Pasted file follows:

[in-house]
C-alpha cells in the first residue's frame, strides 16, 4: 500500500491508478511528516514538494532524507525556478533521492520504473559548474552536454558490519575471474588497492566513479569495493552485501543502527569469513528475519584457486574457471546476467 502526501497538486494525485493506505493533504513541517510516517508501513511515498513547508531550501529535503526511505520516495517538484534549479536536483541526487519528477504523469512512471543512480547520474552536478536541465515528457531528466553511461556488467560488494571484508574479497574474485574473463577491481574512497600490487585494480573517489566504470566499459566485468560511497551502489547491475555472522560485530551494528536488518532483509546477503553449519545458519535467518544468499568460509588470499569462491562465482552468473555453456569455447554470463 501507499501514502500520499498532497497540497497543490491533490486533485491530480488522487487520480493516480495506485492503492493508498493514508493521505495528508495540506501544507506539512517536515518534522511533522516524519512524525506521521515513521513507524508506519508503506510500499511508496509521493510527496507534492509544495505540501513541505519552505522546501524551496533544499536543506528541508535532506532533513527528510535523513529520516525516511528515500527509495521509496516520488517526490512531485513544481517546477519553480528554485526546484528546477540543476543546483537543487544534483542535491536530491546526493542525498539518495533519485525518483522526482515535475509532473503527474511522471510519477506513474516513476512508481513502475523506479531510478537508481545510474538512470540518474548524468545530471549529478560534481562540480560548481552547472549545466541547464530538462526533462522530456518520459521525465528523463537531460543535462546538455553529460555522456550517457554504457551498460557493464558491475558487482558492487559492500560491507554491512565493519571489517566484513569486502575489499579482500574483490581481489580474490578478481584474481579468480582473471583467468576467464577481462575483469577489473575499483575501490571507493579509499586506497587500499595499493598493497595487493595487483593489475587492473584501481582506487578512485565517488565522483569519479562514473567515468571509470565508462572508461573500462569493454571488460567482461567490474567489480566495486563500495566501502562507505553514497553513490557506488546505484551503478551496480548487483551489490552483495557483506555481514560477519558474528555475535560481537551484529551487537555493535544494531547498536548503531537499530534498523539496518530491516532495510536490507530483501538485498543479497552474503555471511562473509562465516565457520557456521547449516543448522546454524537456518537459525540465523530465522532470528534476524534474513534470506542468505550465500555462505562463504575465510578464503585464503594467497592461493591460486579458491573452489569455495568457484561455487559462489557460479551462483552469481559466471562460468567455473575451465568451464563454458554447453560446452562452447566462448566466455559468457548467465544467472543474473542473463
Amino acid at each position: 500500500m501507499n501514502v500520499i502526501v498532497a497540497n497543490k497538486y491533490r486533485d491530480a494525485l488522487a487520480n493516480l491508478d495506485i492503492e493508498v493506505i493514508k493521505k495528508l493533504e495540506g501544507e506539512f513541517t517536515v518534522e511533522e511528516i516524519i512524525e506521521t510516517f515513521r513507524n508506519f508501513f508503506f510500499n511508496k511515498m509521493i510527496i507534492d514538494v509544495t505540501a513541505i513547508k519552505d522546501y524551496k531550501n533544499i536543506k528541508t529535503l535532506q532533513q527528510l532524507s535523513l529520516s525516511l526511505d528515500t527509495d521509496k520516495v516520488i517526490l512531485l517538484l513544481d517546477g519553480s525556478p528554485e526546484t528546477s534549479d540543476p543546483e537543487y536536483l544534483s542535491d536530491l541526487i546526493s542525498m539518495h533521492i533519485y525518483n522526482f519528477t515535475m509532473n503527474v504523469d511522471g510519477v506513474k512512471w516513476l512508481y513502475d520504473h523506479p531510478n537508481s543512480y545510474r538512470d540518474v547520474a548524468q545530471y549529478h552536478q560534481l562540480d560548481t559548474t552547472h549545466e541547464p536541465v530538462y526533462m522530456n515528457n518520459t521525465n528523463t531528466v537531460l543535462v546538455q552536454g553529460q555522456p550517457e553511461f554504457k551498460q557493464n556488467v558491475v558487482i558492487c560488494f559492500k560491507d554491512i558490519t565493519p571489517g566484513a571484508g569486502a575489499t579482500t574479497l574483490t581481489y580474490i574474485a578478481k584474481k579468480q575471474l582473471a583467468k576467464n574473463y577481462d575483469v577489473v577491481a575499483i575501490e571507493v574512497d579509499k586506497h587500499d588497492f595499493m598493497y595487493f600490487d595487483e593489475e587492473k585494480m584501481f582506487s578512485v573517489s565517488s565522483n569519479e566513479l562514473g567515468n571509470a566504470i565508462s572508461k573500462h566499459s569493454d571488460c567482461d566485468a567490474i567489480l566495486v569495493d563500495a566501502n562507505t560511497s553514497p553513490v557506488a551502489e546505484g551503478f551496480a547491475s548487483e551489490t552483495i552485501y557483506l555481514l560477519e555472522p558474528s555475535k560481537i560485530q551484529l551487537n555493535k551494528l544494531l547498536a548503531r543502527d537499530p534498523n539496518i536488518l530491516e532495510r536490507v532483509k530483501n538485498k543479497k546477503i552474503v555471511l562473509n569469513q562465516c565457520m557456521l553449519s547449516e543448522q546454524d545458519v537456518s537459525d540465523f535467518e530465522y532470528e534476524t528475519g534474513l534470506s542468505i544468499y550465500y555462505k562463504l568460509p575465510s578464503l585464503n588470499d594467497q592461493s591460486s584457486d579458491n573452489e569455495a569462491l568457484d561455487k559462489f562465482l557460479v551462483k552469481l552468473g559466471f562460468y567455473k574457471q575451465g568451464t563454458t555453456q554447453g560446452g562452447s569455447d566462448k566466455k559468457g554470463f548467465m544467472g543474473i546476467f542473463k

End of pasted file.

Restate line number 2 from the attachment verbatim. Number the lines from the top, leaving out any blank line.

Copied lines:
C-alpha cells in the first residue's frame, strides 16, 4: 500500500491508478511528516514538494532524507525556478533521492520504473559548474552536454558490519575471474588497492566513479569495493552485501543502527569469513528475519584457486574457471546476467 502526501497538486494525485493506505493533504513541517510516517508501513511515498513547508531550501529535503526511505520516495517538484534549479536536483541526487519528477504523469512512471543512480547520474552536478536541465515528457531528466553511461556488467560488494571484508574479497574474485574473463577491481574512497600490487585494480573517489566504470566499459566485468560511497551502489547491475555472522560485530551494528536488518532483509546477503553449519545458519535467518544468499568460509588470499569462491562465482552468473555453456569455447554470463 501507499501514502500520499498532497497540497497543490491533490486533485491530480488522487487520480493516480495506485492503492493508498493514508493521505495528508495540506501544507506539512517536515518534522511533522516524519512524525506521521515513521513507524508506519508503506510500499511508496509521493510527496507534492509544495505540501513541505519552505522546501524551496533544499536543506528541508535532506532533513527528510535523513529520516525516511528515500527509495521509496516520488517526490512531485513544481517546477519553480528554485526546484528546477540543476543546483537543487544534483542535491536530491546526493542525498539518495533519485525518483522526482515535475509532473503527474511522471510519477506513474516513476512508481513502475523506479531510478537508481545510474538512470540518474548524468545530471549529478560534481562540480560548481552547472549545466541547464530538462526533462522530456518520459521525465528523463537531460543535462546538455553529460555522456550517457554504457551498460557493464558491475558487482558492487559492500560491507554491512565493519571489517566484513569486502575489499579482500574483490581481489580474490578478481584474481579468480582473471583467468576467464577481462575483469577489473575499483575501490571507493579509499586506497587500499595499493598493497595487493595487483593489475587492473584501481582506487578512485565517488565522483569519479562514473567515468571509470565508462572508461573500462569493454571488460567482461567490474567489480566495486563500495566501502562507505553514497553513490557506488546505484551503478551496480548487483551489490552483495557483506555481514560477519558474528555475535560481537551484529551487537555493535544494531547498536548503531537499530534498523539496518530491516532495510536490507530483501538485498543479497552474503555471511562473509562465516565457520557456521547449516543448522546454524537456518537459525540465523530465522532470528534476524534474513534470506542468505550465500555462505562463504575465510578464503585464503594467497592461493591460486579458491573452489569455495568457484561455487559462489557460479551462483552469481559466471562460468567455473575451465568451464563454458554447453560446452562452447566462448566466455559468457548467465544467472543474473542473463